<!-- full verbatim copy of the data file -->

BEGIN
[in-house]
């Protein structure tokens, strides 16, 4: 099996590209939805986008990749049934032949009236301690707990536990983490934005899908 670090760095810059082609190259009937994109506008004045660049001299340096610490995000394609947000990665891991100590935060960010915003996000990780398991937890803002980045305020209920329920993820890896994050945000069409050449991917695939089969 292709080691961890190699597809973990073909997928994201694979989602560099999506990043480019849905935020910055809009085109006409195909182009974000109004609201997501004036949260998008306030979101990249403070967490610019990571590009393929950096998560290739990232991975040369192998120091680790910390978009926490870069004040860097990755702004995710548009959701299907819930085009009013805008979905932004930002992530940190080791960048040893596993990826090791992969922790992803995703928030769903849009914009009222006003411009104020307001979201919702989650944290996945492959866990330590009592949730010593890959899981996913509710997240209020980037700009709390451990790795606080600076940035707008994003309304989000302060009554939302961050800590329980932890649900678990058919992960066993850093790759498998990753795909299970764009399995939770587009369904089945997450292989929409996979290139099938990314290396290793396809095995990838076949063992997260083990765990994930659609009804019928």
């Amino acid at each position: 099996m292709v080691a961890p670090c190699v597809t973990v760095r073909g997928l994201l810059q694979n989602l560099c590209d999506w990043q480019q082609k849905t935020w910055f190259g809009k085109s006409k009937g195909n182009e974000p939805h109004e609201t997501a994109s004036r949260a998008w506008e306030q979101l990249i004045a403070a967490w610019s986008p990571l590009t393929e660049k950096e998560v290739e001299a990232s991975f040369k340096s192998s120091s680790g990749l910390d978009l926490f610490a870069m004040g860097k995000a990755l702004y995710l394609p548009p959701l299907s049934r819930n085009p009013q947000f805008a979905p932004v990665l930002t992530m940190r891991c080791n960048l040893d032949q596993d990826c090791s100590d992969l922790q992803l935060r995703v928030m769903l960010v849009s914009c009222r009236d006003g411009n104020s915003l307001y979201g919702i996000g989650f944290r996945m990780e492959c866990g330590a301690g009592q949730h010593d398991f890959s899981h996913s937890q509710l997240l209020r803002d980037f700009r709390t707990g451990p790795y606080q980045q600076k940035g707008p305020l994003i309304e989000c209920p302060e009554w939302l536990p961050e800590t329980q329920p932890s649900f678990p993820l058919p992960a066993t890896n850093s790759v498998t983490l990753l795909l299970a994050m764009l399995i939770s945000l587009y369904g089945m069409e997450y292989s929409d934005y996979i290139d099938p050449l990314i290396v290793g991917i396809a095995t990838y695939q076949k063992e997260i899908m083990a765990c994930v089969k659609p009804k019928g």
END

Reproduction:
[in-house]
């Protein structure tokens, strides 16, 4: 099996590209939805986008990749049934032949009236301690707990536990983490934005899908 670090760095810059082609190259009937994109506008004045660049001299340096610490995000394609947000990665891991100590935060960010915003996000990780398991937890803002980045305020209920329920993820890896994050945000069409050449991917695939089969 292709080691961890190699597809973990073909997928994201694979989602560099999506990043480019849905935020910055809009085109006409195909182009974000109004609201997501004036949260998008306030979101990249403070967490610019990571590009393929950096998560290739990232991975040369192998120091680790910390978009926490870069004040860097990755702004995710548009959701299907819930085009009013805008979905932004930002992530940190080791960048040893596993990826090791992969922790992803995703928030769903849009914009009222006003411009104020307001979201919702989650944290996945492959866990330590009592949730010593890959899981996913509710997240209020980037700009709390451990790795606080600076940035707008994003309304989000302060009554939302961050800590329980932890649900678990058919992960066993850093790759498998990753795909299970764009399995939770587009369904089945997450292989929409996979290139099938990314290396290793396809095995990838076949063992997260083990765990994930659609009804019928």
């Amino acid at each position: 099996m292709v080691a961890p670090c190699v597809t973990v760095r073909g997928l994201l810059q694979n989602l560099c590209d999506w990043q480019q082609k849905t935020w910055f190259g809009k085109s006409k009937g195909n182009e974000p939805h109004e609201t997501a994109s004036r949260a998008w506008e306030q979101l990249i004045a403070a967490w610019s986008p990571l590009t393929e660049k950096e998560v290739e001299a990232s991975f040369k340096s192998s120091s680790g990749l910390d978009l926490f610490a870069m004040g860097k995000a990755l702004y995710l394609p548009p959701l299907s049934r819930n085009p009013q947000f805008a979905p932004v990665l930002t992530m940190r891991c080791n960048l040893d032949q596993d990826c090791s100590d992969l922790q992803l935060r995703v928030m769903l960010v849009s914009c009222r009236d006003g411009n104020s915003l307001y979201g919702i996000g989650f944290r996945m990780e492959c866990g330590a301690g009592q949730h010593d398991f890959s899981h996913s937890q509710l997240l209020r803002d980037f700009r709390t707990g451990p790795y606080q980045q600076k940035g707008p305020l994003i309304e989000c209920p302060e009554w939302l536990p961050e800590t329980q329920p932890s649900f678990p993820l058919p992960a066993t890896n850093s790759v498998t983490l990753l795909l299970a994050m764009l399995i939770s945000l587009y369904g089945m069409e997450y292989s929409d934005y996979i290139d099938p050449l990314i290396v290793g991917i396809a095995t990838y695939q076949k063992e997260i899908m083990a765990c994930v089969k659609p009804k019928g």